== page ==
Afghanistan: enabling trade for economic growth and regional cooperation
Small and medium-sized enterprises (SMEs) in Afghanistan that want to become a part of the global trade market are faced with a myriad of problems that render this objective very difficult, if not impossible, in many cases.
Afghan SMEs face a plethora of barriers. These include a lack of competitiveness and knowledge of international markets, crumbling infrastructure, a poor business environment, declining investments, and economic and political and security instability. Being a landlocked country adds to the problem, which increases significantly the costs of exports, as does a shortage of trained personnel and skilled labour, and access to finance. A key is challenge is ensuring that the country is re-integrated into the regional and global economy.
Though there is no doubt that SMEs based in Afghanistan need assistance, the country has made remarkable progress in addressing trade barriers. In recent years governance structures have become more stable, more jobs have been created and a greater number of people have access to education and healthcare services. Increased economic growth would help create sustainable alternative employment for even more people, particularly those who are currently the most at disadvantage, such as the young and inexperienced.
Despite such challenges, Afghanistan remains at a strategic crossroads and could take greater advantage of this to export its own goods or be used as transit to link for bordering countries and beyond. This could help ensure that the country benefit more from better cooperation with its neighbours and strengthen its ties with the global economy.
A sure sign the country is taking steps to be a part of the global system, is the country’s recent accession to the World Trade Organization (WTO). This demonstrates that the country is on the right track and is a recognition of the work done by the Government of Afghanistan and the private sector to align themselves with the multilateral community.
However, much has yet to be done before Afghan SMEs can fully benefit from access to regional and international markets. Internal conflict continues to negatively affect Afghanistan’s human, social and economic development, effectively discouraging vital private investment.
Trade and investment institutions are not as efficient as they could be. Focusing on reworking costly and tedious regulatory requirements and approaching trade facilitation on a regional level can improve trade and investment immensely.
The international community understands the urgent need to address these issues in the interests of regional economic cooperation, reduced trade barriers, connectivity and creating a business environment that can boost the country’s competitiveness and potential. Many countries and international agencies have promised financial and political support for the reform agenda proposed by the government.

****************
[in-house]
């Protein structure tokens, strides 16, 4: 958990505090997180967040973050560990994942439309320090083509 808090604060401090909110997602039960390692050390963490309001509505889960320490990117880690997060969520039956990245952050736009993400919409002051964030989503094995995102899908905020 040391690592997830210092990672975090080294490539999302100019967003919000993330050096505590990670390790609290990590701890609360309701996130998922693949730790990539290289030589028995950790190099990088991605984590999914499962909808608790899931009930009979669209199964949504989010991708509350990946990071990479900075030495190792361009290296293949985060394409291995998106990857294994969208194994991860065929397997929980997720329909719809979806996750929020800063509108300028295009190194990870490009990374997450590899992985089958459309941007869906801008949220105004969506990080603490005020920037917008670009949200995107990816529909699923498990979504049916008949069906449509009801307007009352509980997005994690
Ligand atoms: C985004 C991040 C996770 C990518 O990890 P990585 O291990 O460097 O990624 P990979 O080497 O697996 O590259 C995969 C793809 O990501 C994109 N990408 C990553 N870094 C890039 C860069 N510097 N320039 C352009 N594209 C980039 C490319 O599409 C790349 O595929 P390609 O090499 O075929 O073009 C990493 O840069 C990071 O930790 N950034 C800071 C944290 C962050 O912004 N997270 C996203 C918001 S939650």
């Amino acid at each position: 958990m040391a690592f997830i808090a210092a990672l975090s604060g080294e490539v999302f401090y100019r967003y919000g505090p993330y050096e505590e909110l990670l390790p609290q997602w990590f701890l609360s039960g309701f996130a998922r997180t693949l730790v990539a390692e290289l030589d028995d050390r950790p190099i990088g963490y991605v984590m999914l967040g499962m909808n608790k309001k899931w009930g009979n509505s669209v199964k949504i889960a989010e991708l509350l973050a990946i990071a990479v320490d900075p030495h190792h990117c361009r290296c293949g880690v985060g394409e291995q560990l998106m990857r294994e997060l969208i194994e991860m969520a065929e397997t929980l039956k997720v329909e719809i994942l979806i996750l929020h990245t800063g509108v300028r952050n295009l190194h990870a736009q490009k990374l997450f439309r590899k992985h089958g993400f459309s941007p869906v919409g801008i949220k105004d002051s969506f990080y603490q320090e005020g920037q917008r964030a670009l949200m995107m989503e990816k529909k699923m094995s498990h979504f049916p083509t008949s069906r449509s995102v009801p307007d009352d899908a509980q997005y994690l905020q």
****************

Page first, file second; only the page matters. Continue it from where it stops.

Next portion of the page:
This includes a joint project by the EU and the International Trade Centre to strengthen the capacity of government institutions to formulate and implement trade strategies and policies, improve cross border movement of goods, enhance and quality standards of products to meet international standards and equip Afghan businesses better to seize the opportunities stemming Afghanistan’s accession to the WTO.
’Moving forward, the private-sector development agenda must be a priority for Afghanistan if it wants to shift from aid dependency towards sustainable growth and job creation,’ says Franz-Michael Skjold Mellbin, former ambassador of the EU to Afghanistan. ‘The ITC-implemented National Export Strategy will guide Afghanistan’s efforts to realize the potential of its exports sector as an important driver for economic growth.’
Support for the implementation of the WTO Trade Facilitation Agreement will provide Afghanistan with faster customs clearance that will better enable SMEs to get goods to neighbouring countries and ports without competitiveness-reducing delays, which will improve Afghanistan’s appeal as a transit route.
To accelerate trade and growth, Afghanistan’s short and medium-term focus needs to be on strengthening relations with its neighbours and trading across borders. For job creation and economic growth, the country should also focus on regional trade and strengthening Afghan SMEs’ competitiveness, along with improving the business environment.
‘Finalizing a national export strategy will be a top priority, to be followed by the implementation of its recommendations for reforms to catalyse export-led growth and job creation in promising sectors,’ said George Cunningham, deputy head of the EU delegation in Afghanistan.
Afghanistan’s potential is clear and can be realized by making it easier for SMEs to trade via an effective domestic reform agenda and improved trade relations with its regional partners and the international community.